The first year of middle school is an exciting year for most kids. They feel like they’re finally grown, that they have limitless freedom - at least compared to elementary school. Middle school is where friend groups begin to become more apparent and kids begin to form social circles, becoming more and more comfortable around their friends.
Not for Auggie, though. In the book Wonder by R.J. Palacio, the author illustrates the story of a ten-year-old boy, August “Auggie” Pullman, who suffers from Treacher Collins syndrome, which severely affects the development of tissues and bone structures in the face, resulting in uneven face structures and almost “droopy” eyes. Auggie is a bright young kid who begins his first chapter at a public school. Previously, he had been homeschooled because of health complications--that is, twenty-seven surgeries by the age of ten.
On his first day at school, Auggie is greeted with dirty looks and scoffs from his classmates. Alone at a grand table-for-twelve during lunch, he is eventually joined by a girl named Summer, and quickly they bond over the similarity in their names. Over the course of the day, he begins to be comfortable with a boy, Jack Will, who sits next to him in almost every period. They seem to be his only two friends among the hundreds of kids. Julien and his friends Amos and Henry, the classroom bullies, pick on Auggie for his disorder, rallying all of their friends against Auggie. Outcast by almost everyone but Jack and Summer, Auggie struggles to find joy in the classroom environment. Will he continue to stay in school, despite the issues that crop up with his classmates? Or will his classmates come to realize that physical appearance isn’t everything?
On a night of a retreat, Jack and Auggie go into the woods to avoid the long lines at the porta-potties. That’s when they “ran into a group of older kids [they] didn’t know” who began to call Auggie names - a “Gollum,” an “orc,” and even “Freddie Krueger” - until eventually, it gets physical. Helpless and outnumbered, Auggie and his friend seem doomed, when the three boys who used to bully him appear from the dark and stand up for them. In a tiny fray, Auggie loses his hearing aids, has his shirt ripped, and is gushing blood from his elbow - but at this moment only feels joy that the kids who used to bully him finally stood up for him.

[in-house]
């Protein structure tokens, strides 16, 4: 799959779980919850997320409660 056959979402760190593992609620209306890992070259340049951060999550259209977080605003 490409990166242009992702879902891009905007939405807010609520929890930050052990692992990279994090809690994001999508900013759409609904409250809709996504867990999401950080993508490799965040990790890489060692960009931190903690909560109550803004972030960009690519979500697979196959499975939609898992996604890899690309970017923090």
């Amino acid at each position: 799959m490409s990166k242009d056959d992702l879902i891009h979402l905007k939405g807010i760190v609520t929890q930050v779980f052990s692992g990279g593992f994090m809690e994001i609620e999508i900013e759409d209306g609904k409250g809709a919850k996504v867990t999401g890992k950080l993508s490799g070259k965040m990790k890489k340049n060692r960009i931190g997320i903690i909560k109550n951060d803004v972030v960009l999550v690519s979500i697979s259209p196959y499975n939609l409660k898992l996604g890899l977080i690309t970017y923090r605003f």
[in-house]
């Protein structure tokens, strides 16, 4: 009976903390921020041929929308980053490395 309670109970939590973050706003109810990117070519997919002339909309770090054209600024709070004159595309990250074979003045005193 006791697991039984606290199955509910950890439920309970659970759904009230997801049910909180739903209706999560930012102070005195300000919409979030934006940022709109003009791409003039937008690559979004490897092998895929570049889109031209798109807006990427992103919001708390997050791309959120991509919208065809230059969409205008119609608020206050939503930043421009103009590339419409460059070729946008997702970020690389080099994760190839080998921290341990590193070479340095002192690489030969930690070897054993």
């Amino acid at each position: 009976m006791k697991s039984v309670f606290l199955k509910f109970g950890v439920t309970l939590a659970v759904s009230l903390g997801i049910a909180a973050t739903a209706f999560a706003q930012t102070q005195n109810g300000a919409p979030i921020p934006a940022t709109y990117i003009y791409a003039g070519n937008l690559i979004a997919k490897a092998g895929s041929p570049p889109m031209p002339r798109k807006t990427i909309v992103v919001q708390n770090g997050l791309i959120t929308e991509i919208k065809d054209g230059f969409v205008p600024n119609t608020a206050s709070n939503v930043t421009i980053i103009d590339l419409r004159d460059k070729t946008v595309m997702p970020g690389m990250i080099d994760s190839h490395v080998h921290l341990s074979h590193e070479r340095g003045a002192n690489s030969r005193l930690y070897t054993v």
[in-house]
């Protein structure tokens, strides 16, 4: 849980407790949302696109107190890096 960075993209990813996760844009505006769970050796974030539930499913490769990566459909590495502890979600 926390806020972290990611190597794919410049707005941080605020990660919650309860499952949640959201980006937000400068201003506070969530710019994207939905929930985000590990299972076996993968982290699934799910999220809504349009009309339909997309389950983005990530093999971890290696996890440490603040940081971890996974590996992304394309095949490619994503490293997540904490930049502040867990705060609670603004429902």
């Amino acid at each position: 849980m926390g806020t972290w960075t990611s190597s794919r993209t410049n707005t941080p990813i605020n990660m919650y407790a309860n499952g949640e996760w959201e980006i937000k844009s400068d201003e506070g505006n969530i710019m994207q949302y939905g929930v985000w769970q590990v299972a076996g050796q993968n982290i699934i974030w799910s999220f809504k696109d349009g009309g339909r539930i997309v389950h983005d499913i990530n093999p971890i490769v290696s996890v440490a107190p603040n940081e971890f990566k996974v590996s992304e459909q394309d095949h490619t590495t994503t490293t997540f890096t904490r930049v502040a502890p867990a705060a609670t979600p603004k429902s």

Wonder, despite its unique main character, ties together and relates many of the struggles ordinary middle school kids face - problems making friends, conflict within their households, and even internal struggles that often get overlooked. It helps those reading the story to realize that they aren’t the only ones struggling through changing times. Although it takes a lengthy journey to wrap up the story, it describes to those who haven’t been to American middle schools how they can be: and to those who have, like me, it brings back memories of similar stories from my school.
R.J. Palacio takes us through a medley of heartbreak, resentment, and triumph through a series of complicated characters and events that have layers of understanding to be uncovered every time it is reread. She creates a unique voice in every chapter, switching up whose “first-person narrative” she speaks on--something that very few books have. By switching from Auggies perspective to his sisters, and to various other voices, Palacio, directly and indirectly, narrates deeper, minor issues. On every page lies a burst of laughter with occasionally a heartwarming moment. Wonder is a perfect book for middle school kids to begin to understand basic English literary concepts, and an even better book for adults that can fully understand the scope of struggle that the book portrays.